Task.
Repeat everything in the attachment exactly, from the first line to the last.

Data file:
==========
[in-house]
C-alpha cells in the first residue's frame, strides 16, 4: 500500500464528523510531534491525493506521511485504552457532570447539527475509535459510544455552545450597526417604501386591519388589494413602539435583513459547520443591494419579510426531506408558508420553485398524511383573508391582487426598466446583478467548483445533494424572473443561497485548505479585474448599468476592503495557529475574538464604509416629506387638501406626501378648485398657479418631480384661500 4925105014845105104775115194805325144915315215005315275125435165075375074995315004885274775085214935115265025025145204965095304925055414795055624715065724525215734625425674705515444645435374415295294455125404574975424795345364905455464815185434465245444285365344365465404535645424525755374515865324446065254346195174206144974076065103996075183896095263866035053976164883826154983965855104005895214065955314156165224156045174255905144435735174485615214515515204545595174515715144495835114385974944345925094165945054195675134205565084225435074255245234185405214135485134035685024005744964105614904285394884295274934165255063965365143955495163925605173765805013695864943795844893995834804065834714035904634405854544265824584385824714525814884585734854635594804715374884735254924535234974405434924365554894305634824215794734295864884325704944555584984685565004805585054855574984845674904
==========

[in-house]
C-alpha cells in the first residue's frame, strides 16, 4: 500500500464528523510531534491525493506521511485504552457532570447539527475509535459510544455552545450597526417604501386591519388589494413602539435583513459547520443591494419579510426531506408558508420553485398524511383573508391582487426598466446583478467548483445533494424572473443561497485548505479585474448599468476592503495557529475574538464604509416629506387638501406626501378648485398657479418631480384661500 4925105014845105104775115194805325144915315215005315275125435165075375074995315004885274775085214935115265025025145204965095304925055414795055624715065724525215734625425674705515444645435374415295294455125404574975424795345364905455464815185434465245444285365344365465404535645424525755374515865324446065254346195174206144974076065103996075183896095263866035053976164883826154983965855104005895214065955314156165224156045174255905144435735174485615214515515204545595174515715144495835114385974944345925094165945054195675134205565084225435074255245234185405214135485134035685024005744964105614904285394884295274934165255063965365143955495163925605173765805013695864943795844893995834804065834714035904634405854544265824584385824714525814884585734854635594804715374884735254924535234974405434924365554894305634824215794734295864884325704944555584984685565004805585054855574984845674904